Q.: I sometimes run into problems with water and mud while pouring footers and would like some guidelines. Can you pour concrete directly into water? Does the concrete just displace the water? How do contractors who build bridge piers set their forms? At the time the concrete is poured is there water in the forms? What effect does the water have on the concrete?

A.: The methods used for placing bridge piers require more equipment and preparation than may be justified on most foundation jobs where the amount of water involved is considerably smaller. On big projects where concrete must be placed under water the concrete is placed through a pipe of large diameter (often 10 or 12 inches) which extends below the water to the point of placement. The process is described in "Tremie Concrete," Concrete Construction, September 1962, page 261. Essentially the concrete does simply displace the water, but only if the work is done properly. The precautions necessary to keep the concrete from mixing with the water to any significant extent are given in Chapter 8 of ACI 304, "Recommended Practice for Measuring, Mixing, Transporting, and Placing Concrete."

There are several methods of setting forms in water for bridge piers. One is to drive piles to bedrock with their tops just below the river bottom. A coffer is built that reaches from above the water line to a point well below the tops of the piles. Within this coffer concrete is placed under water by tremie methods to produce a footing of adequate thickness that seals the bottom. The coffer is then pumped out and the pier constructed on the footing. This and other methods are described in M. K. Hurd's Formwork for Concrete, Fourth Edition, American Concrete Institute Publication SP-4, pages 9-54 to 9-56.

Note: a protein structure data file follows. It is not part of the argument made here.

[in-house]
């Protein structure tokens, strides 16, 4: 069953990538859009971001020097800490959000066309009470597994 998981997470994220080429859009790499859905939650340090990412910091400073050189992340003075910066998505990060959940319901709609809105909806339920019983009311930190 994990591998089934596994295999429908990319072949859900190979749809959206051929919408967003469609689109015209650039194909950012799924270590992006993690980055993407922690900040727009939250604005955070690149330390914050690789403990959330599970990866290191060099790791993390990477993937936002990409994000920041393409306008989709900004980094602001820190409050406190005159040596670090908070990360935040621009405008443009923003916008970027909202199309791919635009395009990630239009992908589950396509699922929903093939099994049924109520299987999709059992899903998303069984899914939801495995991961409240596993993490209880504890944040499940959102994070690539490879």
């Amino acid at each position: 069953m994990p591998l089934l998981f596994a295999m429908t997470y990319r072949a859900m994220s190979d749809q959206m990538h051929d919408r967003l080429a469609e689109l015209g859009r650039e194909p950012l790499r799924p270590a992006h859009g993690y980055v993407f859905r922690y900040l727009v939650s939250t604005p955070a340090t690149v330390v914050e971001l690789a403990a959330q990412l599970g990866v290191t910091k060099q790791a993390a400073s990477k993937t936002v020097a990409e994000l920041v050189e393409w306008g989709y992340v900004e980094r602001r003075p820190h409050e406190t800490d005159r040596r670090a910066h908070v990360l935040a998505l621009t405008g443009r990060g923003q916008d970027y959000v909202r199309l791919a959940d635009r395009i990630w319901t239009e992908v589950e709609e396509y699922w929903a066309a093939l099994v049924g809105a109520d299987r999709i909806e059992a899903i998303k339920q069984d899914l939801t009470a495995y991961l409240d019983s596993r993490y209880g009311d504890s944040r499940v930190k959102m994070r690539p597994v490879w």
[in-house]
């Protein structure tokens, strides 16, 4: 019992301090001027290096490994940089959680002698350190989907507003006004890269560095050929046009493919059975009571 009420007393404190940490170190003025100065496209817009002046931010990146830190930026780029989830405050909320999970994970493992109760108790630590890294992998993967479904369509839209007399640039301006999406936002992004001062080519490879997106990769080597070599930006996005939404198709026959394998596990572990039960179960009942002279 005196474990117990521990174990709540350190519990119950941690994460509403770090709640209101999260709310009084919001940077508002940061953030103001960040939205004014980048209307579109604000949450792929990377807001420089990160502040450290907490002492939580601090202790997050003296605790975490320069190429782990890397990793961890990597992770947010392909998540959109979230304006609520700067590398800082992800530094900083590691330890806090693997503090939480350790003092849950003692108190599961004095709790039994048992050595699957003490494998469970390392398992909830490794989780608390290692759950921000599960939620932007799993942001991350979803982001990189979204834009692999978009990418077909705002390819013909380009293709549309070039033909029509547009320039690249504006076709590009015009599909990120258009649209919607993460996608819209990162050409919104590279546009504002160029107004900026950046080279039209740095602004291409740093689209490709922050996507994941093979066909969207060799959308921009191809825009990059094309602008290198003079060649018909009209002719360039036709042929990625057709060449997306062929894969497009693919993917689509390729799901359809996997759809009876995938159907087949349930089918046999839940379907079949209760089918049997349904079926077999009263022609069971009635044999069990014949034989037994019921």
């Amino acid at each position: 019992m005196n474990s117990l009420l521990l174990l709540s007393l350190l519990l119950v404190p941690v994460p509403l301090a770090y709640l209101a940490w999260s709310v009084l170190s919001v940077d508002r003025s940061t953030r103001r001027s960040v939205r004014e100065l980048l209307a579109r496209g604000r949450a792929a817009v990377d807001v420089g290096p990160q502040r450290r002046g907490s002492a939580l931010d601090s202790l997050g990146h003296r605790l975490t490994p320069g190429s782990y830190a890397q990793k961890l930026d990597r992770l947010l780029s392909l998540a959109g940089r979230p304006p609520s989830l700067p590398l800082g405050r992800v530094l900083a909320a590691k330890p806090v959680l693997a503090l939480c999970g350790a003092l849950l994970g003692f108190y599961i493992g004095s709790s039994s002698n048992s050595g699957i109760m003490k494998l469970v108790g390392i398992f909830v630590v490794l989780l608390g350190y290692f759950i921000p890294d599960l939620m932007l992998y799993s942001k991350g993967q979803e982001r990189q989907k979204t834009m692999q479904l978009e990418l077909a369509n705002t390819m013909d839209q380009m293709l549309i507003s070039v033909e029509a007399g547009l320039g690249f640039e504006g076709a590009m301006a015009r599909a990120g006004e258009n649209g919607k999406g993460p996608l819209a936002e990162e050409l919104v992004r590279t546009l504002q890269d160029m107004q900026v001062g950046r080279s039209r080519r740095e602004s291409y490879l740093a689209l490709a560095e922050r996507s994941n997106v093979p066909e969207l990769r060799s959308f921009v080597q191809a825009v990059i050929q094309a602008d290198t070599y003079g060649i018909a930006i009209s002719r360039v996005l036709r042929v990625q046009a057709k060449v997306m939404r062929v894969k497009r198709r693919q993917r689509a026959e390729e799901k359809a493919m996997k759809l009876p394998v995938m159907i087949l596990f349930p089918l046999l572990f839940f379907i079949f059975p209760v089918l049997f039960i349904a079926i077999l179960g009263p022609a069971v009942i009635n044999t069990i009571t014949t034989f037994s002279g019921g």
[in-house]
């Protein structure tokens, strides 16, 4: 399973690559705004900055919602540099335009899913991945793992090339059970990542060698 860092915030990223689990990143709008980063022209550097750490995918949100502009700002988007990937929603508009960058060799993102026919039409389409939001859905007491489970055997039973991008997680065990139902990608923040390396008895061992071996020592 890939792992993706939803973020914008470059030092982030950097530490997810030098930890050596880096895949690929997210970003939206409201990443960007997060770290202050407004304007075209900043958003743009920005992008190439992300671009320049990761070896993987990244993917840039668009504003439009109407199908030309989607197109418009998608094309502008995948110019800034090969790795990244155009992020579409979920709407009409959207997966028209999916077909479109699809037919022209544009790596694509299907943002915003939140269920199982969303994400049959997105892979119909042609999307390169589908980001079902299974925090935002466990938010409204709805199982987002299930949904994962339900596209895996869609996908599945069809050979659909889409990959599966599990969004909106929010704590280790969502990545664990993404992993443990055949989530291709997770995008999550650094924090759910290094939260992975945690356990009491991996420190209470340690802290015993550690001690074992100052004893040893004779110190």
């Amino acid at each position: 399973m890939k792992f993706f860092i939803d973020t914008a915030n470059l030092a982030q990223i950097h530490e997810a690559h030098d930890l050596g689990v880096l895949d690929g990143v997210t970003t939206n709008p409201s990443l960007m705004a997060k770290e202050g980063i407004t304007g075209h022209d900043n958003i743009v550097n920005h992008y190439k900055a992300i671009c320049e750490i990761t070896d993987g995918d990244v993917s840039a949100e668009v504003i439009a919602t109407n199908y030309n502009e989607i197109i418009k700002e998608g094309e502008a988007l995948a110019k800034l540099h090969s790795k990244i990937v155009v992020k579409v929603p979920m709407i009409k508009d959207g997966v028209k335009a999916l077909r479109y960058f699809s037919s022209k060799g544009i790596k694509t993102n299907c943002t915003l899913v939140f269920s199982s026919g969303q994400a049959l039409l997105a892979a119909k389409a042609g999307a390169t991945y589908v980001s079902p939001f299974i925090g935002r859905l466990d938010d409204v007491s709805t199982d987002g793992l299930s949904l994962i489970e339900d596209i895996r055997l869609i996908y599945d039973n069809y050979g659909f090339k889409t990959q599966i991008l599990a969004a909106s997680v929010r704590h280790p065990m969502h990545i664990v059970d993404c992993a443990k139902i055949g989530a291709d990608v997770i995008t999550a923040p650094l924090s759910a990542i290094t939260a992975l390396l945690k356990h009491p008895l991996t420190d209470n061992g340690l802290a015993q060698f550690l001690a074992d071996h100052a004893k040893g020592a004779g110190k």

The purpose of tremie methods is to keep the concrete from becoming mixed with any significant amount of the water under which it is being placed, since any additional water would increase the water-cement ratio and weaken the concrete. If concrete were mixed with water that is muddy, the contamination by mud would weaken the concrete further.

American Concrete Institute Committee 332, Residential Concrete, is about to publish a recommendation about water in footings: "Pools of rainwater that have collected in footing forms must be pumped out and all water that has collected in forms or on grade should be removed before placing concrete. It is not always possible to get the surface completely dry, particularly where the water table is high. If so, the concrete should be placed in a manner that displaces the water without mixing it into the concrete." ("Guide to Residential Cast-in-Place Concrete Construction," scheduled to be published soon in Concrete International)